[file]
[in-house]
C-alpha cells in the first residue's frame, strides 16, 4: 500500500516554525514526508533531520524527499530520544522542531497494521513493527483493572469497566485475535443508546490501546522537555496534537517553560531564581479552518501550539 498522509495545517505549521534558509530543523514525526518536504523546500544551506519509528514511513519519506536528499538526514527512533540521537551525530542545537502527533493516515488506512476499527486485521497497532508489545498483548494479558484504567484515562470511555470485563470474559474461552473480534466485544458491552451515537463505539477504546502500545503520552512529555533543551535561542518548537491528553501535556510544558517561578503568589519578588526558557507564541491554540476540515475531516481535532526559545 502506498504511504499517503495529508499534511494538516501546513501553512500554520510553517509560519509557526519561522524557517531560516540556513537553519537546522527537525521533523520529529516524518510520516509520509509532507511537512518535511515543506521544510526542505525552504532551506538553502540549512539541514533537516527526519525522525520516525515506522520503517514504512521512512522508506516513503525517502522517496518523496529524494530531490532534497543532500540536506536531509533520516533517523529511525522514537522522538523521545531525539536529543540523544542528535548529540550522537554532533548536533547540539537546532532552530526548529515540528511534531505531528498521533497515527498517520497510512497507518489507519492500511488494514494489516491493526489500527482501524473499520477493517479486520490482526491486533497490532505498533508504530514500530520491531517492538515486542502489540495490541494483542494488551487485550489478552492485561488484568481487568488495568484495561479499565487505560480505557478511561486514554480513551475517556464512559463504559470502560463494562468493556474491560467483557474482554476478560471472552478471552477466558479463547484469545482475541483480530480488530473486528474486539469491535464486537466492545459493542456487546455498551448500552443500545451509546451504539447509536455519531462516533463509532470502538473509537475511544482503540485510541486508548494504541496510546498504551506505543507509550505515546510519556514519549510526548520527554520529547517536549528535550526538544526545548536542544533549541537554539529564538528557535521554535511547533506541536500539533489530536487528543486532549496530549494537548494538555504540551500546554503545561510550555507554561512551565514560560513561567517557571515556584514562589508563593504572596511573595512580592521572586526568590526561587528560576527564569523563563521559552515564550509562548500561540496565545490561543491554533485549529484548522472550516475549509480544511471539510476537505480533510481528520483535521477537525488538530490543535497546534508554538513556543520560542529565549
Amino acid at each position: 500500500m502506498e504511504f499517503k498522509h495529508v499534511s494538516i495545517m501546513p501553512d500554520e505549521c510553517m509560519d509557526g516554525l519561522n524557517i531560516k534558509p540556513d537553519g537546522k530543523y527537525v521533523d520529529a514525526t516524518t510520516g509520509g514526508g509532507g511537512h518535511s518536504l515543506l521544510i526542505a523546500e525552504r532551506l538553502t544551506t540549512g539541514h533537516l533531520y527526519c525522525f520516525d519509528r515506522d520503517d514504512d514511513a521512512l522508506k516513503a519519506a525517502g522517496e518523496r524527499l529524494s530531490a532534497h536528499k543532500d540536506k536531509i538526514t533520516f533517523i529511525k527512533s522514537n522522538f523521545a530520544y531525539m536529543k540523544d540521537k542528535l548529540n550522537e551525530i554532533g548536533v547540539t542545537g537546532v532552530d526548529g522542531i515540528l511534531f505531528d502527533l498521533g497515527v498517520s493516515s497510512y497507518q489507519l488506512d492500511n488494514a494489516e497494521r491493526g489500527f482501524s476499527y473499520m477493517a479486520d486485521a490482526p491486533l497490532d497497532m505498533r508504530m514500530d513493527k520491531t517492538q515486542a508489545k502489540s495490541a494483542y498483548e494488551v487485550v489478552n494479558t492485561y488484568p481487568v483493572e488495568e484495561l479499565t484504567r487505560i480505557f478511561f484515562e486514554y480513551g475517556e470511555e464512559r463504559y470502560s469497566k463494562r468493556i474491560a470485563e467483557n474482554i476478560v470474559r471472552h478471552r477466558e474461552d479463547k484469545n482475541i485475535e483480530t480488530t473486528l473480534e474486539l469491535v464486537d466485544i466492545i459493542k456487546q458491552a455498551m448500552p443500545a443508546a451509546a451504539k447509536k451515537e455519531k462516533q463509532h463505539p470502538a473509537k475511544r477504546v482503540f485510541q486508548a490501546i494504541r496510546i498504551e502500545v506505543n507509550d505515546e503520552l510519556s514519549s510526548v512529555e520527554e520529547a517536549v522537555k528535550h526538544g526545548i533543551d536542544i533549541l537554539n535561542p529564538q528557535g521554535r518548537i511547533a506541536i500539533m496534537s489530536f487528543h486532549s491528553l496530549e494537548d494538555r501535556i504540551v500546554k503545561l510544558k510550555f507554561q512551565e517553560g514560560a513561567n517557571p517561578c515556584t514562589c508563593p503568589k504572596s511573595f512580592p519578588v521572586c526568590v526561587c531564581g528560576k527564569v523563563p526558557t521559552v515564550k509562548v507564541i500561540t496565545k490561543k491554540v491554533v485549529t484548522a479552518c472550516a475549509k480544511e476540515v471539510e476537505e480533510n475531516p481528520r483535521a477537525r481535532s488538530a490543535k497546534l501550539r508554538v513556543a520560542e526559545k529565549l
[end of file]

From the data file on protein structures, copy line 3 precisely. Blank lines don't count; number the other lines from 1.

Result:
Amino acid at each position: 500500500m502506498e504511504f499517503k498522509h495529508v499534511s494538516i495545517m501546513p501553512d500554520e505549521c510553517m509560519d509557526g516554525l519561522n524557517i531560516k534558509p540556513d537553519g537546522k530543523y527537525v521533523d520529529a514525526t516524518t510520516g509520509g514526508g509532507g511537512h518535511s518536504l515543506l521544510i526542505a523546500e525552504r532551506l538553502t544551506t540549512g539541514h533537516l533531520y527526519c525522525f520516525d519509528r515506522d520503517d514504512d514511513a521512512l522508506k516513503a519519506a525517502g522517496e518523496r524527499l529524494s530531490a532534497h536528499k543532500d540536506k536531509i538526514t533520516f533517523i529511525k527512533s522514537n522522538f523521545a530520544y531525539m536529543k540523544d540521537k542528535l548529540n550522537e551525530i554532533g548536533v547540539t542545537g537546532v532552530d526548529g522542531i515540528l511534531f505531528d502527533l498521533g497515527v498517520s493516515s497510512y497507518q489507519l488506512d492500511n488494514a494489516e497494521r491493526g489500527f482501524s476499527y473499520m477493517a479486520d486485521a490482526p491486533l497490532d497497532m505498533r508504530m514500530d513493527k520491531t517492538q515486542a508489545k502489540s495490541a494483542y498483548e494488551v487485550v489478552n494479558t492485561y488484568p481487568v483493572e488495568e484495561l479499565t484504567r487505560i480505557f478511561f484515562e486514554y480513551g475517556e470511555e464512559r463504559y470502560s469497566k463494562r468493556i474491560a470485563e467483557n474482554i476478560v470474559r471472552h478471552r477466558e474461552d479463547k484469545n482475541i485475535e483480530t480488530t473486528l473480534e474486539l469491535v464486537d466485544i466492545i459493542k456487546q458491552a455498551m448500552p443500545a443508546a451509546a451504539k447509536k451515537e455519531k462516533q463509532h463505539p470502538a473509537k475511544r477504546v482503540f485510541q486508548a490501546i494504541r496510546i498504551e502500545v506505543n507509550d505515546e503520552l510519556s514519549s510526548v512529555e520527554e520529547a517536549v522537555k528535550h526538544g526545548i533543551d536542544i533549541l537554539n535561542p529564538q528557535g521554535r518548537i511547533a506541536i500539533m496534537s489530536f487528543h486532549s491528553l496530549e494537548d494538555r501535556i504540551v500546554k503545561l510544558k510550555f507554561q512551565e517553560g514560560a513561567n517557571p517561578c515556584t514562589c508563593p503568589k504572596s511573595f512580592p519578588v521572586c526568590v526561587c531564581g528560576k527564569v523563563p526558557t521559552v515564550k509562548v507564541i500561540t496565545k490561543k491554540v491554533v485549529t484548522a479552518c472550516a475549509k480544511e476540515v471539510e476537505e480533510n475531516p481528520r483535521a477537525r481535532s488538530a490543535k497546534l501550539r508554538v513556543a520560542e526559545k529565549l